Realizing that all of this fire-attempting was going to get in the way of our lunch, Joaquin suggested I give it a go. I followed his instructions, remembered my YouTube training, and went to work.
I got my coconut shell, I got my kindling, I made a little pile of magnesium…
This went on for about fifteen minutes until…
The magnesium finally caught! I slowly blew on the ember, hoping it would catch the kindling…and it did! Actual fire!
Joaquin and I jumped up and down and hugged as if we had just won the lottery. His crew members laughed again…which…come on, guys. You had a lighter.
With my trip to “Survivor” School finally completed, it was time to eat. I was presented with the fish I had caught earlier and took a bite out of it. It tasted like victory.
I offered to share it with my new tribe, but honestly, it would have been like trying to share a Tic Tac. Fortunately, they had prepared a ton of fish, Joaquin’s giant lobster, and various other things they had found around the island. And believe me when I say, it was all delicious. If these dudes ever decide to open up a seafood restaurant in Philadelphia, I’ll be there every day.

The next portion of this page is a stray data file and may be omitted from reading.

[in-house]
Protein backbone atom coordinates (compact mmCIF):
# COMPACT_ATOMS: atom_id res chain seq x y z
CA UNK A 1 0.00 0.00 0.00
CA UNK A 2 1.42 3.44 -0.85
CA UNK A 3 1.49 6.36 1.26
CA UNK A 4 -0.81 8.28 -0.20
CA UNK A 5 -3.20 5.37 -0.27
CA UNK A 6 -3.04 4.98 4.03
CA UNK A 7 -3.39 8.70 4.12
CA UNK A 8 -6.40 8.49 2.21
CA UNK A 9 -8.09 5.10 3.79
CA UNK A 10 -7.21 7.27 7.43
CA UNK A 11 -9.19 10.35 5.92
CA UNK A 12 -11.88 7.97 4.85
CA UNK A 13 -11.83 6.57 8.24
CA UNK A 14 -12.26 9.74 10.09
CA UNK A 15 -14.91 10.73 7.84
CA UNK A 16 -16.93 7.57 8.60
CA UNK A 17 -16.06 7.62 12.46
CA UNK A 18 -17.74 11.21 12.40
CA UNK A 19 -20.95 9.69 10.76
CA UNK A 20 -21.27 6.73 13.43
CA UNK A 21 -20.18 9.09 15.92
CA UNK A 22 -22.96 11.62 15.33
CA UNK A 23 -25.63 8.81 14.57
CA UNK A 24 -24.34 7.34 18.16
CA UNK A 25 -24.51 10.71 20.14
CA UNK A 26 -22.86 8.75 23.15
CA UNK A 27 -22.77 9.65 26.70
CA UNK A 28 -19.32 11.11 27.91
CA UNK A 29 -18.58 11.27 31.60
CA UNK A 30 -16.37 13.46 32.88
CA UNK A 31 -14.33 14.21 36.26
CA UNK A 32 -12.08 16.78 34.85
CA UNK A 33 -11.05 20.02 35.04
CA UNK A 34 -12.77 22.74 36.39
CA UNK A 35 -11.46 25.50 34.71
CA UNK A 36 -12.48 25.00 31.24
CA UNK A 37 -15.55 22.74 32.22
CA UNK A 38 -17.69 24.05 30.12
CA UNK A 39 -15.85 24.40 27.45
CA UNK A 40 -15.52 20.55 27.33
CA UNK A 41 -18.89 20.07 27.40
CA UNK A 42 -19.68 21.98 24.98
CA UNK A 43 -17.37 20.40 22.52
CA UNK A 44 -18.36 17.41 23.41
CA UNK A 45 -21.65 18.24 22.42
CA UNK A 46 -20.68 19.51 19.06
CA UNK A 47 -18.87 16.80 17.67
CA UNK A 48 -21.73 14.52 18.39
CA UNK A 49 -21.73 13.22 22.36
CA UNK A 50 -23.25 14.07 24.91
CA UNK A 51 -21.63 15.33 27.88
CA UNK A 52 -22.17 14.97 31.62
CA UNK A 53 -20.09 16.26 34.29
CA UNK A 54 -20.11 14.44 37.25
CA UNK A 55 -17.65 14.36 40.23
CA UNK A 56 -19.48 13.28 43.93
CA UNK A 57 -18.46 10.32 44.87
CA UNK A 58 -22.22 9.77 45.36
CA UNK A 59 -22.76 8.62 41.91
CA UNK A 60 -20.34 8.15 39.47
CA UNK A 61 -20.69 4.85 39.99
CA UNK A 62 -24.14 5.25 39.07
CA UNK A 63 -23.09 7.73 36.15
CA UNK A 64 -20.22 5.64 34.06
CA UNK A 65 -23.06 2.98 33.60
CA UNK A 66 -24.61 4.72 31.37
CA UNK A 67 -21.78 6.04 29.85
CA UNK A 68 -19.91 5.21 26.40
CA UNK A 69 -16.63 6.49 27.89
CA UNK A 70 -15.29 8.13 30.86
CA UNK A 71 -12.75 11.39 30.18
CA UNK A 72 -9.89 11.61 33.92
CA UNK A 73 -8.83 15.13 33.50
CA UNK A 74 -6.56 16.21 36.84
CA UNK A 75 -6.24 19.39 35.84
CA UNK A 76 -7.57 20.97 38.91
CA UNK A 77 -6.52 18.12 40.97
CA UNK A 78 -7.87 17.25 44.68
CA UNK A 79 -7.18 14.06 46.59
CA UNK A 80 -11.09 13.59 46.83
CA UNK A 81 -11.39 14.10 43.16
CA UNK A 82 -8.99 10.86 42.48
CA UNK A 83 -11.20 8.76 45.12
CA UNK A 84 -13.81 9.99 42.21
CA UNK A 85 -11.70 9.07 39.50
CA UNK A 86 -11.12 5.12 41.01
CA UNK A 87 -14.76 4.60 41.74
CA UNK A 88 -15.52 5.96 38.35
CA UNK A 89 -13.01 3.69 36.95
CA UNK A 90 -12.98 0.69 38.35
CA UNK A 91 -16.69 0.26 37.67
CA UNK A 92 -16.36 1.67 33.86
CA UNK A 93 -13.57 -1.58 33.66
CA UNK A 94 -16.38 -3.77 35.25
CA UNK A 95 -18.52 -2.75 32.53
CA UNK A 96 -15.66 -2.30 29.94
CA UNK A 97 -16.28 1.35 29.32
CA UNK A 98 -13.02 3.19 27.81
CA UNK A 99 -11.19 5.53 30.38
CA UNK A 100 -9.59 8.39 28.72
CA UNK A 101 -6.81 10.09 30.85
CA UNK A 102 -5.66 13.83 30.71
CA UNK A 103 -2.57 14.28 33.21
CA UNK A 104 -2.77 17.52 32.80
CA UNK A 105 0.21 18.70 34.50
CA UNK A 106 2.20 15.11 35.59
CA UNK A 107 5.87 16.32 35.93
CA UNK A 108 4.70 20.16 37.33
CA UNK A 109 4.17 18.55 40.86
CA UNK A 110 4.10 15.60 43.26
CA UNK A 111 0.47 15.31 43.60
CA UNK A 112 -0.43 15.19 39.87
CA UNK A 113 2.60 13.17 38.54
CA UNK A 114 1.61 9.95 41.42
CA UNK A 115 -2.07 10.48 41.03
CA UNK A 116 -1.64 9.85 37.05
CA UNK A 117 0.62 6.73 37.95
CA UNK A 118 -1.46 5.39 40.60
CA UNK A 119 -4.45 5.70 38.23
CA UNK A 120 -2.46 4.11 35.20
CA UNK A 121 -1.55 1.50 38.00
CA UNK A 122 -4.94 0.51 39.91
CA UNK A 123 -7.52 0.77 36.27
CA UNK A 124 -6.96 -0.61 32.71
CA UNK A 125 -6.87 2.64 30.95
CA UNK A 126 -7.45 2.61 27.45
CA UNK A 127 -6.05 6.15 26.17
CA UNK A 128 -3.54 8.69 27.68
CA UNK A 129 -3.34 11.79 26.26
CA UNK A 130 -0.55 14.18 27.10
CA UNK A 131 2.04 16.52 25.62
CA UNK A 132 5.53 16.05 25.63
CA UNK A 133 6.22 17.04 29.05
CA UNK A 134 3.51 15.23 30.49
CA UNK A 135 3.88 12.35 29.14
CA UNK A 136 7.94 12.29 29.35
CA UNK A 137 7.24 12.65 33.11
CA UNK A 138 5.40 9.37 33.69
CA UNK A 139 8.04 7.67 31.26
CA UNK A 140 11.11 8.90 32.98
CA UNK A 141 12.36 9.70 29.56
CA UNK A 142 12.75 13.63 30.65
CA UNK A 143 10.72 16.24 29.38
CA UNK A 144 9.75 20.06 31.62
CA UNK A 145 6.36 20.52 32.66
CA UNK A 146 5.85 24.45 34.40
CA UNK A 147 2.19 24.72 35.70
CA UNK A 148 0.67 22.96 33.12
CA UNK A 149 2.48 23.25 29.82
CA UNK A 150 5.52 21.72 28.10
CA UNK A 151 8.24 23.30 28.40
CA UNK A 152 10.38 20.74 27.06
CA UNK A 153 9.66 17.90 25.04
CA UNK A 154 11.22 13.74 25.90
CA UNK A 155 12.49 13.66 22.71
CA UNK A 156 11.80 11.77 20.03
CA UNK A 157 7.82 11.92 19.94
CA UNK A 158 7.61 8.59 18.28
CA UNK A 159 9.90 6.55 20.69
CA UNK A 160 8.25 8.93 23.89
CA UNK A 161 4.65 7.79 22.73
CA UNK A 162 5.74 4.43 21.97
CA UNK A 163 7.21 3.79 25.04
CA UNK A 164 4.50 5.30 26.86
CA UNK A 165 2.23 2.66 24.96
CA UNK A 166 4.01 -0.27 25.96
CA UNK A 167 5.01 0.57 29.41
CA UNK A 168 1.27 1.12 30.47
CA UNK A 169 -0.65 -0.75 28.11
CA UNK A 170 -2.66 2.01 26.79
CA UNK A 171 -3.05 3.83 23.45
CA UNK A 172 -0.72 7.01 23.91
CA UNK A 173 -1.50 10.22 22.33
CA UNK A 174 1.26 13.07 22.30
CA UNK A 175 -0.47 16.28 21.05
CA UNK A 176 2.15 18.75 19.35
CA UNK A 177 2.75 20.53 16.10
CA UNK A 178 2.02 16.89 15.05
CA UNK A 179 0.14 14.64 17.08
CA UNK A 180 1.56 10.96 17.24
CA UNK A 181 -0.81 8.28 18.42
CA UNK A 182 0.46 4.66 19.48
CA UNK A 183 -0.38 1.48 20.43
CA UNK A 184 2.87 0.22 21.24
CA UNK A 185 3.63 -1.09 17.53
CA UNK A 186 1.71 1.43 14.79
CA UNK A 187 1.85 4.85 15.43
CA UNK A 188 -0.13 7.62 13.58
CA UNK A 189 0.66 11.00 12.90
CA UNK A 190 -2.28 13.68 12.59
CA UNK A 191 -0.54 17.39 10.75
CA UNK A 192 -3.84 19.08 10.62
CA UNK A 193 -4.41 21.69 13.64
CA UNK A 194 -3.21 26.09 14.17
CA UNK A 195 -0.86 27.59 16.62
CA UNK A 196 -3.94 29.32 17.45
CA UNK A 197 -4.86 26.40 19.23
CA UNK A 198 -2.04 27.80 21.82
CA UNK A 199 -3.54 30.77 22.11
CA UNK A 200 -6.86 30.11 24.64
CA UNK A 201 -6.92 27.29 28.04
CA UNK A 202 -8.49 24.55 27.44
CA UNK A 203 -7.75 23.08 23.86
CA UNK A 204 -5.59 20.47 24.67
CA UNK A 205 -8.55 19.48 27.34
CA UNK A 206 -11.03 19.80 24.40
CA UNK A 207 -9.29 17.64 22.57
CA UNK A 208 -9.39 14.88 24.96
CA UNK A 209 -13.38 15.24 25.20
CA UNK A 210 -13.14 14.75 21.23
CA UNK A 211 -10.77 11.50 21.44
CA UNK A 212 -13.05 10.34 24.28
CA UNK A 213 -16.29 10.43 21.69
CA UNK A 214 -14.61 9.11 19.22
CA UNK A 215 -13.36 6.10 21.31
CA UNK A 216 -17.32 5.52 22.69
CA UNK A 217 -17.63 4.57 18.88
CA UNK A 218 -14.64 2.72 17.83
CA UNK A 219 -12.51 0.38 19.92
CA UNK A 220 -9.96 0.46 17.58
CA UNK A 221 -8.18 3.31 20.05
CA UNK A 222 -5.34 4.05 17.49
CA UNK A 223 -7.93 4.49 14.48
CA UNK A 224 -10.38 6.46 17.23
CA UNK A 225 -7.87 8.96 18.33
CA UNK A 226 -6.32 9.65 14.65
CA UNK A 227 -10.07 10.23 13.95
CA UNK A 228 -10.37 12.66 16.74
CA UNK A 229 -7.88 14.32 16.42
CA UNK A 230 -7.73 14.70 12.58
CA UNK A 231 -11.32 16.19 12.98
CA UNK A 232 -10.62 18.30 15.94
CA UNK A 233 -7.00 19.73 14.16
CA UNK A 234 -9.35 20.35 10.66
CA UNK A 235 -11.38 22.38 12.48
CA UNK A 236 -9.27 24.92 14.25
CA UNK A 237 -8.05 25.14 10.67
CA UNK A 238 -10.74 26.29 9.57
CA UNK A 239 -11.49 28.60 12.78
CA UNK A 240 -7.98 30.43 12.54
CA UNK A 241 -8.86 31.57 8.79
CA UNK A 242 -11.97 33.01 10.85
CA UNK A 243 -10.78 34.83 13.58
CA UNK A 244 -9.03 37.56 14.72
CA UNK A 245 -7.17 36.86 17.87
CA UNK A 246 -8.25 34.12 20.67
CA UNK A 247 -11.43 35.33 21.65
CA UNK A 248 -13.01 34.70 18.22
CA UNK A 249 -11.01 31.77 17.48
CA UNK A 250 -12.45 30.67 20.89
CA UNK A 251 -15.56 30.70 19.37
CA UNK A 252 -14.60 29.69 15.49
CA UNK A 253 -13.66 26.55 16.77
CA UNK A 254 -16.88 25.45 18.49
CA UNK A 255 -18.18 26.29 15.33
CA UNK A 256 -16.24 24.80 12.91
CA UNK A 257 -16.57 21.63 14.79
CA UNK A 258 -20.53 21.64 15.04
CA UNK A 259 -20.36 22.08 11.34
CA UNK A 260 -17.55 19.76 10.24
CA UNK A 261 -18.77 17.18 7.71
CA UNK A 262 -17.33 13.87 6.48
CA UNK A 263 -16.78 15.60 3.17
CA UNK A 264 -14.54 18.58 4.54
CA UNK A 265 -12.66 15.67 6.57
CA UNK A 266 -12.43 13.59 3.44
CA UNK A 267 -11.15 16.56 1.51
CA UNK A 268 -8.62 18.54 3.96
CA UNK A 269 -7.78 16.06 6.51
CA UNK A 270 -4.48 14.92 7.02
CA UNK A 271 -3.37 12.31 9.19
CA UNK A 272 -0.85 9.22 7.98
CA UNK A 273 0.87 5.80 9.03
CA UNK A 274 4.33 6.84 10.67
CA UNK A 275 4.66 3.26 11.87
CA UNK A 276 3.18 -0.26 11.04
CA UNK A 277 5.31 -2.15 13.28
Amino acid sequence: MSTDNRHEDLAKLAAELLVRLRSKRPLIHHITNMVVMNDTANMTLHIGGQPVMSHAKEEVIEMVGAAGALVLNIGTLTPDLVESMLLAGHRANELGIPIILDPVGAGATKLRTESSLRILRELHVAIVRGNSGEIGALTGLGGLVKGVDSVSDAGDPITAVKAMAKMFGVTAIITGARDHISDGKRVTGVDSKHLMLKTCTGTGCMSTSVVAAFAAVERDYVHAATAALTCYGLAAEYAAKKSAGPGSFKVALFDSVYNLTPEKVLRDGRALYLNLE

They even made a spicy dipping sauce using sea water and spices they had located. The only thing we ate that wasn’t caught or scavenged on location was a lemon they had brought for the fish. Amazing.
In fact, we ate so much that I was too full to have dinner when we got back to base camp. Just goes to show what a motivated tribe is capable of…if they are all fishing and wilderness experts.
That night at Tribal I told Probst my tale. And every time I’d see him after that he’d exclaim, “I still can’t believe you caught a fish.”
Believe it, buddy. Jeff had given me a challenge and I’d accomplished it. Surely this must count as that tenth win I was looking for, right?
I asked Probst…he said, “No.”
Any Questions? Drop me a line on Twitter: @gordonholmes